Let’s start with this: the only soccer team I ever managed was an intramural coed team in college. (we did well, but that’s immaterial) Sigi Schmid has forgotten more about managing a soccer team than I’m ever likely to know.
What I am an expert in is poker, which also means I am good at calculating probabilities and finding game strategies which maximize returns on assets in a given situation.
Let’s examine the situation going into the second leg of the Dallas-Seattle conference semifinal. If Seattle won, Seattle advanced. If it was a draw, Seattle advanced. If Seattle lost by one goal, but scored at least 2 in Dallas, Seattle advanced. There was exactly one single goal defeat that eliminated Seattle – 0-1.
When the game began, SSFC had the best position, but only by the absolute narrowest possible margin. One goal had the potential to completely reverse the situation for the worse.
For any given group of 18 players, there is an ideal line up, formation, and level of aggressiveness where the probability of the next goal being theirs maximizes. Let us call that the "ideal next goal approach." Depending on the relative stakes of surrendering the next goal, when and how far to stray from that approach to park the bus will vary. Some will argue that with the lead from the first leg SSFC would have been correct to park the bus all the way.
This is objectively irrational.
Let’s consider that a next goal between two teams will eventually be scored (90 minutes, 180, 270…eventually the probability is 1 on a long enough time line). For two very defensive teams, the time between goals might be very long (Vancouver – Portland). For more aggressive teams, like Seattle and Dallas, the interval between goals will be shorter. Given the defensive injuries, expecting a lower score line than the 2-1 from the first leg would amount to wishful thinking. If we use that as a base line, and there were 3 goals in the preceding Dallas-Seattle matchup as well, then we should begin with the prediction there will be three goals in the second leg.
That means we should expect at least one goal in any 30 minute period. That includes the last 30 minutes of the game, regardless of whether any have yet been scored. This means, when it was scoreless at minute 60 of the second leg, Seattle STILL should have remained in their ideal next goal approach. At that point, there’d been 6 goals in the preceding 240 minutes of play between these teams. Parking the bus is simply wrong, given this FACT.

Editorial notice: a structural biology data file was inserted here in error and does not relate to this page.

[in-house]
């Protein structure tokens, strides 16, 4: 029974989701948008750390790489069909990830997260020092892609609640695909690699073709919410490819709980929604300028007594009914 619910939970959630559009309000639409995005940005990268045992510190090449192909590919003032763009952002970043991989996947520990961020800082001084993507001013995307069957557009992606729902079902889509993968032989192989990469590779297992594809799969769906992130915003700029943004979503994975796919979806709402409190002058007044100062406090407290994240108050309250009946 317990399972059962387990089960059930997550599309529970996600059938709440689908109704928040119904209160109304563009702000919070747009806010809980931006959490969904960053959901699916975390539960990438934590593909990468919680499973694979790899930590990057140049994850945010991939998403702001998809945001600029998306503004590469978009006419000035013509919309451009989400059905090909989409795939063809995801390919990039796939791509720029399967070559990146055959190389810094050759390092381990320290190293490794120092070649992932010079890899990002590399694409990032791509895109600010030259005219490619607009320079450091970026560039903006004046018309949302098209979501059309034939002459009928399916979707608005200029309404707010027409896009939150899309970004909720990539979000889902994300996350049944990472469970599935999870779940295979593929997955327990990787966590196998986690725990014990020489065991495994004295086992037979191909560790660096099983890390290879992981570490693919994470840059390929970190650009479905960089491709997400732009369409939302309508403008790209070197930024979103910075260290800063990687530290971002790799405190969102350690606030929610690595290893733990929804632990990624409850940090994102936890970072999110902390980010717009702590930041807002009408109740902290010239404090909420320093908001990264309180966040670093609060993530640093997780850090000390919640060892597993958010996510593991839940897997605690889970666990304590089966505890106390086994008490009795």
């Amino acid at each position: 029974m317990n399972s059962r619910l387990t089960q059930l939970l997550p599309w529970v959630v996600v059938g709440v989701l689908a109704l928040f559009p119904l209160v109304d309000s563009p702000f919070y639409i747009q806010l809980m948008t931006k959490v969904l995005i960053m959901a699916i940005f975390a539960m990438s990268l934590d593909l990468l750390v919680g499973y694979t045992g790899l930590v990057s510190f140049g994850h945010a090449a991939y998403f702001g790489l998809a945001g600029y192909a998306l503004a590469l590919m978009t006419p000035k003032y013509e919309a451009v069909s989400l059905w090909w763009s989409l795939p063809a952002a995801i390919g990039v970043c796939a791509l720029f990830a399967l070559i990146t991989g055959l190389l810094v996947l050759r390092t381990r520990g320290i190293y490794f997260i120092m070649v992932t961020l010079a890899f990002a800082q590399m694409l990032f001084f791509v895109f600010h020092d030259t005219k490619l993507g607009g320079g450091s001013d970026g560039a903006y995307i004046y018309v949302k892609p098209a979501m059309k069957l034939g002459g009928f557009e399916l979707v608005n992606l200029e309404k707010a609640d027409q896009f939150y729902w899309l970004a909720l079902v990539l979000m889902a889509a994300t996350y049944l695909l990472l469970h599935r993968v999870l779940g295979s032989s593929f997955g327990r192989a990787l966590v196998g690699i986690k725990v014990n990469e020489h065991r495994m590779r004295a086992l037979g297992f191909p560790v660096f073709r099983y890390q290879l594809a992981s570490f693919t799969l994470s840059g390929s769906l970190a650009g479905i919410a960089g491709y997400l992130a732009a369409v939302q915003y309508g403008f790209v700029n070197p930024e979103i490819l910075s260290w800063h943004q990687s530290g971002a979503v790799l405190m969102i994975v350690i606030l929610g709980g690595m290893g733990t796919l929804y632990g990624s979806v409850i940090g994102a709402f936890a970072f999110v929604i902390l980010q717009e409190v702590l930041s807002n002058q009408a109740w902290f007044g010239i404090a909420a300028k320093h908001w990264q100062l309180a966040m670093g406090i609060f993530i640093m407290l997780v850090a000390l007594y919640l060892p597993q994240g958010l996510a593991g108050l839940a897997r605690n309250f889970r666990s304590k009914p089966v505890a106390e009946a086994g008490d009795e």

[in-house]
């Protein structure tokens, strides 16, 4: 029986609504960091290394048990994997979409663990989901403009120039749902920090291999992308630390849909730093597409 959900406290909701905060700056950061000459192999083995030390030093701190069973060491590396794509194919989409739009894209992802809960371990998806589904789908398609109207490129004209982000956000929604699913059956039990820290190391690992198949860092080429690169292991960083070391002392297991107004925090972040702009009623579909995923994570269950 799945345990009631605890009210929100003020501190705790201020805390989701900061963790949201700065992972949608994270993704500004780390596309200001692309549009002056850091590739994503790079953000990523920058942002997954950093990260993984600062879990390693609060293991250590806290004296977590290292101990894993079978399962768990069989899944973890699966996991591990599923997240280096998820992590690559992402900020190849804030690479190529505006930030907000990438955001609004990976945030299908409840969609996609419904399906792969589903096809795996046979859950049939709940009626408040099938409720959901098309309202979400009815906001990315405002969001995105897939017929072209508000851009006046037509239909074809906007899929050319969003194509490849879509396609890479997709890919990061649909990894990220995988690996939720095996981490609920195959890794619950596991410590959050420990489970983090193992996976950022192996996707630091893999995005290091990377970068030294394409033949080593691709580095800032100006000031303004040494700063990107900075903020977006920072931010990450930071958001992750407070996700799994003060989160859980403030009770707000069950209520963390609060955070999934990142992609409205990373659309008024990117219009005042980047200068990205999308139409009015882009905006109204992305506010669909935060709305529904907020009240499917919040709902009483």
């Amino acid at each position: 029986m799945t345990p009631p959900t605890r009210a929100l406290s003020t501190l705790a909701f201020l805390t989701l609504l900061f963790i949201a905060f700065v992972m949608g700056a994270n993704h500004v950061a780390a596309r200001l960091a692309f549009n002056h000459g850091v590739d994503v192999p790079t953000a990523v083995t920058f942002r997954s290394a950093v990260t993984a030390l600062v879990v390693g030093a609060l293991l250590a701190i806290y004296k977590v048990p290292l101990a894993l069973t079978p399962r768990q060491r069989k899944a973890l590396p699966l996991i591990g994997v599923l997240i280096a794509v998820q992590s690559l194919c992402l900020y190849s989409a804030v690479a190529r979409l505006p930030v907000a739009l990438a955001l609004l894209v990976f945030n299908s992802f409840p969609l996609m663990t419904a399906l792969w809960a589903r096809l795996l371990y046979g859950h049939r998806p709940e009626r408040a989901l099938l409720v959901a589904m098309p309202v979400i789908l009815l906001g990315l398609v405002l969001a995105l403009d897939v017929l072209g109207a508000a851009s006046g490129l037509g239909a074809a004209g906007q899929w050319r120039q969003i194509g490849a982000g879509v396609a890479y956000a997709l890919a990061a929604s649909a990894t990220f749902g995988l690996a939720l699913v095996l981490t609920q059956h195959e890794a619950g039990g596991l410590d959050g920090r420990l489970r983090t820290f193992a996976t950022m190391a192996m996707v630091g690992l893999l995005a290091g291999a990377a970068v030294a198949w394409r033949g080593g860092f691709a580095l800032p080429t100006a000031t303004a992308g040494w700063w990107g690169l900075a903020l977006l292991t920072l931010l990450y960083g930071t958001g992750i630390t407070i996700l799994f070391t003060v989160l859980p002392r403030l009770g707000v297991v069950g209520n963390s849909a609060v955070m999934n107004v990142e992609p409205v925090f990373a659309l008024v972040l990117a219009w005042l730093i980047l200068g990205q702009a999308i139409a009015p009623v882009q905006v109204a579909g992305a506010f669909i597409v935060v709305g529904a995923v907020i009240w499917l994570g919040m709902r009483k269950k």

This might be debatable, if the first 60 minutes of the game gave us a reason, beyond the lack of goals, to believe the predicted number of goals was wrong. If the opposition comes out doing unexpected things, a coach must re calculate what the ideal next goal approach might be on that day. This was not true in the first half of Seattle vs Dallas.
This makes it particularly shocking that Seattle abandoned the game plan that put them ahead in minute 46. At that point, the full backs became painfully conservative in their forward play. The midfielders as well. Seattle parked the bus. This would be right if one could, with rational analysis, predict the game would end 0-0. But how could anyone make that prediction? It defies logic.
It is tempting to say, "but don’t give up a goal, and you move on!" This is the kind of short sighted logic that allows me to make a living betting on a deck of cards. The problem comes because when you leave the "ideal next goal" approach behind to park the bus, you increase the chances that the next goal will be SCORED BY YOUR OPPONENT. While it’s true that parking the bus increases the interval between goals, the price for surrendering a goal is too high to ignore. When the relative chances of surrendering (as opposed to scoring) increases by taking a particular approach, the approach had better have a clear chance to succeed in defending the goal for the necessary time remaining.
With 4 of the best 5 defensive outfield players unavailable, what kind of expectation could a rational person have about holding Dallas scoreless for 45 minutes? Very low. Moreover, abandoning attack allows an opposing soccer team to neglect its own defense with low risk, further increasing the stress on the defending team.
What happened in the second half of the second leg was Sigi Schmid choosing to bet on the depleted defense rather than the largely healthy offense, even though it made sense, even if the defense wasn’t depleted, to maintain the level of attack from the first half. It was a bad bet based on either 1: failure to understand the strategic situation, or, 2: a failure to read the likelihood of goals in that game.